A very good result for our first canon netting session after qualifying to act alone on December 3rd . Mind you I was somewhat apprehensive, but careful consideration of the improving weather, duck feeding well on grass, plus a little supplement, and a confident team it was decided to go for a catch. The total caught was 191 comprising of 131 Teal, 23 Wigeon, 15 Mallard, 12 Shelduck and a nice surprise of two Shoveler. The by-catch included 6 Black-tailed Godwits, one Ruff and one Lapwing. Two of the Blackwits were controls, one colour-ringed and those that were not were colour-ringed by the team. Overall there were 2 controls and 9 retraps. This was the highest catch since the Group was formed, the previous high catch was of 174 on 10th February 2008. The team were delighted and I was relieved knowing that all birds were safely extracted and processed in good time.
We rang the old year out with suitable refreshments on 13th December. Yes we did catch a few birds as well, totaling 25 as follows: Long-tailed Tit 6(1); Treecreeper 1; Blue Tit 5(2); Greenfinch 1; Robin 5(1); Dunnock 4(1); Blackbird 2; and Wren (1).
The New Year will be rung with a cannon-net catch of duck on 8th January 2011. More details nearer the time.
Alan Bibby reports that there were some unusual birds this afternoon on the playing field between the Underfleet carpark and Seaton marshes: 3 Lapwing, 1 Golden Plover, 2 Snipe & 1 Woodcock which was chased off by two Magpies. “It’s a good site when temperatures go below zero – I think because the row of trees and undergrowth provides some protection from the North wind, and the well-drained turf does not freeze as solid as some of the other fields. In January, it was popular with Redwings and Fieldfares, and there were even two Woodcock and two Snipe feeding in the open. Of course, when it’s warmer there is often disturbance from children and youths. Three more Golden Plover were on the fields between there and the reserve, together with several Curlew, Lapwing & Snipe.”
Anne Smith took this picture in her garden a week before the cold weather set in and thought we might like to see it.
She felt he was rather small for the time of year so safely put him down near her water feature to find some shelter, and hopes he has survived.
Sue Smith, now has a new, and very welcome visitor to her garden, this Blackcap.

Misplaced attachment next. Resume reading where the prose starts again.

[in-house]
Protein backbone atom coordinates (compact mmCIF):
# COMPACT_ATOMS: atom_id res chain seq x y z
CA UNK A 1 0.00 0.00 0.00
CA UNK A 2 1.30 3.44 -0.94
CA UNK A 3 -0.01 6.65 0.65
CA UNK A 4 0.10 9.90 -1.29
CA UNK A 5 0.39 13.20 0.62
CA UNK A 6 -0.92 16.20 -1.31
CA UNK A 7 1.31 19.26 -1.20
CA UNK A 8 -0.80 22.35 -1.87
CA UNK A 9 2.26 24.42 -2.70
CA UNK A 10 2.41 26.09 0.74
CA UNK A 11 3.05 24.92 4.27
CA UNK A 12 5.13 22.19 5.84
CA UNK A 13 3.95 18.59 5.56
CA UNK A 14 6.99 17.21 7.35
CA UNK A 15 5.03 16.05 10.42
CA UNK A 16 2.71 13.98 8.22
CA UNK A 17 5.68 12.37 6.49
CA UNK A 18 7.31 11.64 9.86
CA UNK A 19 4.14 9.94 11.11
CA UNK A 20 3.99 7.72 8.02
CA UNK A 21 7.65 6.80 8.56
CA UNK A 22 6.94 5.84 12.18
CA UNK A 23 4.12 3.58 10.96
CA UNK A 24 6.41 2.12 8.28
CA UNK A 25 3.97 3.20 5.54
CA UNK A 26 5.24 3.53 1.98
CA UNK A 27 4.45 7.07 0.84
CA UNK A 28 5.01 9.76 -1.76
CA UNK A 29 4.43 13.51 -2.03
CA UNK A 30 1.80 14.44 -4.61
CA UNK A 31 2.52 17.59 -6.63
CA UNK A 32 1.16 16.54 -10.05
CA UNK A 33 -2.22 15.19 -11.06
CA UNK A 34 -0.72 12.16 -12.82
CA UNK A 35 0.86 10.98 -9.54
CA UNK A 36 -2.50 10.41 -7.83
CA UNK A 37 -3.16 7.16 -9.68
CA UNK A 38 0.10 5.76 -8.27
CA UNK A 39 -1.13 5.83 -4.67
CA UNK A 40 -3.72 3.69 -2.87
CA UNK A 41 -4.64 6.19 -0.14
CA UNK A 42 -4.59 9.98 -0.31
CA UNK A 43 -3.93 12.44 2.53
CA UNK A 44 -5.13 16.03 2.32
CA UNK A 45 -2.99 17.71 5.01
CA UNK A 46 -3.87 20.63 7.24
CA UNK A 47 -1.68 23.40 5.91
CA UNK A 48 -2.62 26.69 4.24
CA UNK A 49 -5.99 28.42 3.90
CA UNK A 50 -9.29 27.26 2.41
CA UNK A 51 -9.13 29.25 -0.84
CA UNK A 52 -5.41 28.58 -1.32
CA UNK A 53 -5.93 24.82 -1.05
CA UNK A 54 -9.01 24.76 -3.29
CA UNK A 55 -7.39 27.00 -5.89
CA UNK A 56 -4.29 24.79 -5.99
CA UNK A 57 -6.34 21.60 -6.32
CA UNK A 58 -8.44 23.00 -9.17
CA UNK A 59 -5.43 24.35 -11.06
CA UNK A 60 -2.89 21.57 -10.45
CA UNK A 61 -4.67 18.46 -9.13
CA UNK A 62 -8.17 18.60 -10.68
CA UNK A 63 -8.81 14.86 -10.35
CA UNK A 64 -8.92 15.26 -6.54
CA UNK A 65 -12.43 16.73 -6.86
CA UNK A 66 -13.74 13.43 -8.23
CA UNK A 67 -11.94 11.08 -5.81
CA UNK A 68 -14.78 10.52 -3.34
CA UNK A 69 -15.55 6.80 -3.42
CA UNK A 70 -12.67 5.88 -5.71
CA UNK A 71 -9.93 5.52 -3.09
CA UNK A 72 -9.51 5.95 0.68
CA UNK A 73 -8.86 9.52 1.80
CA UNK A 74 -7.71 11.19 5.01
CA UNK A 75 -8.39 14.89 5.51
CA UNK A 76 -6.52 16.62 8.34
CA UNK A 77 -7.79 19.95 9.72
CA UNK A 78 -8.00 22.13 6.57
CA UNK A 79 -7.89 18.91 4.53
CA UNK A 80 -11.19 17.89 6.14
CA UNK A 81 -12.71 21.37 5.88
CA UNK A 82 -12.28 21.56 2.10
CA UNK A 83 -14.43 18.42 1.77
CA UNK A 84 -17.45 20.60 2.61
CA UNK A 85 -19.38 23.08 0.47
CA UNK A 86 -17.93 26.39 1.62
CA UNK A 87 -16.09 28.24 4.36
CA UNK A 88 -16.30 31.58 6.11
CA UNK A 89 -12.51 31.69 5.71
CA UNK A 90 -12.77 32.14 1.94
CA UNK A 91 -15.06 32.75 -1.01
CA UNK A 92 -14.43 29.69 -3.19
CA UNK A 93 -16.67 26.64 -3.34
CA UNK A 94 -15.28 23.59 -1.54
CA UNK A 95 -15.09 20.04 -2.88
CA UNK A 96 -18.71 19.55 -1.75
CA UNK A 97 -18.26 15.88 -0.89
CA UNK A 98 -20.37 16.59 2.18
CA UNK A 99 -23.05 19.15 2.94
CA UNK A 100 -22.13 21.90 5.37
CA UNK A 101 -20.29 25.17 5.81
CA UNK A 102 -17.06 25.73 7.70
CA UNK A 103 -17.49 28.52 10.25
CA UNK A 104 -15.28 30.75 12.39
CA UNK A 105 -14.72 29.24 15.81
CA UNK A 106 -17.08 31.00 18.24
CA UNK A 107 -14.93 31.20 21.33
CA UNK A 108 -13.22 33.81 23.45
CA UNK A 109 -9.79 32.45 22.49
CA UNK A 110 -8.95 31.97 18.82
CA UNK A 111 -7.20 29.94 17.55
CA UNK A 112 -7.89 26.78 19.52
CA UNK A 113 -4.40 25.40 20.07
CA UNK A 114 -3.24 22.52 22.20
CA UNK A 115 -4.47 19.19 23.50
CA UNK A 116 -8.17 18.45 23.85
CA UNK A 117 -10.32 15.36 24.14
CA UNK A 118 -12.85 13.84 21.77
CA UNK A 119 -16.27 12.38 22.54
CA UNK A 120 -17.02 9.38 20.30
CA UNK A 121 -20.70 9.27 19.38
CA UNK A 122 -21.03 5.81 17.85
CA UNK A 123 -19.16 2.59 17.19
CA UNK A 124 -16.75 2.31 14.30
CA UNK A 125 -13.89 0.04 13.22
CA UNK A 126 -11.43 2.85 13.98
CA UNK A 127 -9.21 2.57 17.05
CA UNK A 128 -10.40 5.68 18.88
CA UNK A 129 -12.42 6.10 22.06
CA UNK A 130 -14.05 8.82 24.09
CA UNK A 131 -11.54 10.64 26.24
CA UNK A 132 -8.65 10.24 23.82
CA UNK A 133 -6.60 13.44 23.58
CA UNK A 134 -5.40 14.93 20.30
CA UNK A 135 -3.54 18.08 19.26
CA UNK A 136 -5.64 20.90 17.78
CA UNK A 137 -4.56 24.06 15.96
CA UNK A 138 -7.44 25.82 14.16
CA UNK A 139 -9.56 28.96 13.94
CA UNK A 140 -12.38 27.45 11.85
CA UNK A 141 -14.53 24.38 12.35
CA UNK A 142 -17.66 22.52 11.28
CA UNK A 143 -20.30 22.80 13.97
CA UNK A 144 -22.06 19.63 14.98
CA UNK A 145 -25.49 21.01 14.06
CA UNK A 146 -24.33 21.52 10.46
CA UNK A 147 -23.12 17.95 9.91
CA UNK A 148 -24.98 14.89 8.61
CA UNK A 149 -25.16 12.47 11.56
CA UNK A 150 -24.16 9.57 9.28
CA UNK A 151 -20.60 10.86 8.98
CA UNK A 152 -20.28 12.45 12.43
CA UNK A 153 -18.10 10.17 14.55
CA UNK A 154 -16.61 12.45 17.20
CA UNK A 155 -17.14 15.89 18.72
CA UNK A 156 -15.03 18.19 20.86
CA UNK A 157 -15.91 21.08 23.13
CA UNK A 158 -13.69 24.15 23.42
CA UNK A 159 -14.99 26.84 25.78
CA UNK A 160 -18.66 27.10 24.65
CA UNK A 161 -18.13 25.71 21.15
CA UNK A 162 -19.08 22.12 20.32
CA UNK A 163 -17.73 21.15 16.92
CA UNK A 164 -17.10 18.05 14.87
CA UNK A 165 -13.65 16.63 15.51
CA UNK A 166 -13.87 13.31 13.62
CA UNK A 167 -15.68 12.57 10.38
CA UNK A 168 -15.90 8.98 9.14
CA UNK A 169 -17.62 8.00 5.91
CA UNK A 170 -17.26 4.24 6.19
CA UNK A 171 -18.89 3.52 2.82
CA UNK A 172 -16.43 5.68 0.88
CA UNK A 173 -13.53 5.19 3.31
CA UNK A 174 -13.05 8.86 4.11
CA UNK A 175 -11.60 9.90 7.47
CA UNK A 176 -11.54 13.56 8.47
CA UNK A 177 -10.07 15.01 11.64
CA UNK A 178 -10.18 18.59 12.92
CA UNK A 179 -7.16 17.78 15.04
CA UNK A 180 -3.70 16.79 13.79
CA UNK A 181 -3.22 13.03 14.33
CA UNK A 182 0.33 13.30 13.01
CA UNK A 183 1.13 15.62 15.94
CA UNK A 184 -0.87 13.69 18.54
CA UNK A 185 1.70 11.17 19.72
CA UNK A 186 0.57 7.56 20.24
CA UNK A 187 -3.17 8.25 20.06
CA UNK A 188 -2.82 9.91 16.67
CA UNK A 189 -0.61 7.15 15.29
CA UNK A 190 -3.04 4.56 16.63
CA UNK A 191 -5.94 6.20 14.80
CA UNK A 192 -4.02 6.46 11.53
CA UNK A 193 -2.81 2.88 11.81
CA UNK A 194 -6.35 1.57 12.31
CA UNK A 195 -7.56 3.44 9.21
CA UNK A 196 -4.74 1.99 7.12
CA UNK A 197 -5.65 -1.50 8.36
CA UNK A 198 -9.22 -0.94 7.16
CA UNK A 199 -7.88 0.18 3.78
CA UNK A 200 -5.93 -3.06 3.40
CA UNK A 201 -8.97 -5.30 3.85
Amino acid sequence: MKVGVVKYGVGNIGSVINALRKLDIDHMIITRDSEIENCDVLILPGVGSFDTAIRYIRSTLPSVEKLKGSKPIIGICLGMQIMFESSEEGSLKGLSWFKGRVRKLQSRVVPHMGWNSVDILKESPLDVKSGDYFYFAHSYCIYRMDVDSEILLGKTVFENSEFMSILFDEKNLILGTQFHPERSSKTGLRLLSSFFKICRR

John Crabb writes “One thing I have just realised, and it may be of interest to others, is that any of the photographs in the newsletter can be re-sized by clicking on them and then stretching using the little white boxes. This may be useful as I know you are obliged to shrink them to fit your chosen format. When stretched they can be seen much more clearly.”
Helene Buse says “Thought you might like to see this Snipe taken December 2nd. It was firstly on the lawn in front of the house and then went up to the fallen apples in the orchard. Unfortunately I was only able to take the photo through glass. Quite a surprise to see it there!”
Simon Wakely is now photographing the birds in his garden, as this Nuthatch shows. We look forward to more.
Tuesday 28th December Dawlish Warren all day Bird Watch with Ian Waite.
Meet far end of Car Park 10 m An AVDCS Event
This twice-monthly email newsletter is freely available to anyone who would like it, as is a periodic one about the activities of the East Devon Local Group of the Devon Wildlife Trust. Just send me an email with Axe Estuary Birds and/or East Devon DWT in the subject line. Also, for those without a computer, I will send a copy by post if you would like to send me some stamps.
Thanks to those who keep me informed –particular thanks to those of you who have promised me more after Steve “Retires” – please continue to tell me of any unusual, interesting or amusing sightings, and what is about locally, and send any photos you would like to share.
Steve, Mike, Jean and David. email@example.com. tel. 01297 552616 Mobile 0779 1541 744.